On the Authority of Councils

I’ve been reading through John Davenant’s PRÆLECTIONES DE DUOBUS IN THEOLOGIA CONTROVERSIS (1631) which he wrote against the Jesuits’ claim of infallibility for popes and councils. Given the recent debate over the Trinity and the question of the authority of the ecumenical councils raised by many of its participants, Davenant’s remarks may be helpful. I find what he says about the external authority of councils to be particularly illuminating. He argues, in true Protestant fashion, that only Protestants truly submit themselves to the judgments of the councils (a) because we retain the right of private judgment apart from which no one could truly submit themselves to any authority, and (b) because the Papists remove the authority of the councils by giving it to the Pope – hence, ‘No Pope, no council.’ Protestants, says Davenant, recognize that the ecumenical councils, in their decrees, have the highest authority, so long as what they define and conclude is not contradictory to Scripture. He says, “We consider a general council to be the highest tribunal on earth, even though it is not infallible.” He stresses that this authority is of an external nature, pertaining to good order and the discipline of heresy, not to what must be believed for salvation. Indeed, he argues that ecumenical councils are not necessary for salvation, otherwise we wouldn’t have waited until Constantine to have one(!). I’ve translated a bit here where Davenant juxtaposes the Protestant and Roman Catholic views of the authority of councils. Note the bracketed part is my summary of the contrasted Roman Catholic view from Davenant’s perspective.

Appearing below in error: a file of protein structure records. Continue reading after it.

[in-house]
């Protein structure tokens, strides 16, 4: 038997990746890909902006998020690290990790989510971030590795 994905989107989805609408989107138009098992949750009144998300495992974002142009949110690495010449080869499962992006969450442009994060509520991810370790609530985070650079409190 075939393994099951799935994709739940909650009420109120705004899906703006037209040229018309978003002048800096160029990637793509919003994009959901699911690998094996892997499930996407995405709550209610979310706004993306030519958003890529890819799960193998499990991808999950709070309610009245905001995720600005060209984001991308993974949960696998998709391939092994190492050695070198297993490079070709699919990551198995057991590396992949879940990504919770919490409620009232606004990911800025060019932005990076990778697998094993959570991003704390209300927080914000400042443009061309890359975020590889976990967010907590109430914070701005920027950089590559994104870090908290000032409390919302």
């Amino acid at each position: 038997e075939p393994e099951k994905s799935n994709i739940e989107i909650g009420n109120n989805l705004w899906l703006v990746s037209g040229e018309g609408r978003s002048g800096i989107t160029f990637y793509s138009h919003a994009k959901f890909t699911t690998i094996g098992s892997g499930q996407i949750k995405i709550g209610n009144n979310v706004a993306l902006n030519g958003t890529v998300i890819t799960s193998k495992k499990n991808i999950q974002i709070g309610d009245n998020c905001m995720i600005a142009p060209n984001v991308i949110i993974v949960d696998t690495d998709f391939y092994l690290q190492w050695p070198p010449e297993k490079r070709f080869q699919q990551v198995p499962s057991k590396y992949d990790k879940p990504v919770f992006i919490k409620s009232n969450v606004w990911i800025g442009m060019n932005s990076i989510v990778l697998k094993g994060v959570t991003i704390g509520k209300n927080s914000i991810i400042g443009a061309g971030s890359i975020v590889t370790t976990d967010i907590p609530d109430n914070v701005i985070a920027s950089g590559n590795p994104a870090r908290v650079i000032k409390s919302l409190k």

1. We therefore recognize supreme judgment, public and external, concerning the doctrines of the faith in the church militant to belong to the ecumenical council. [They say the Pope can retract the judgment of an ecumenical council]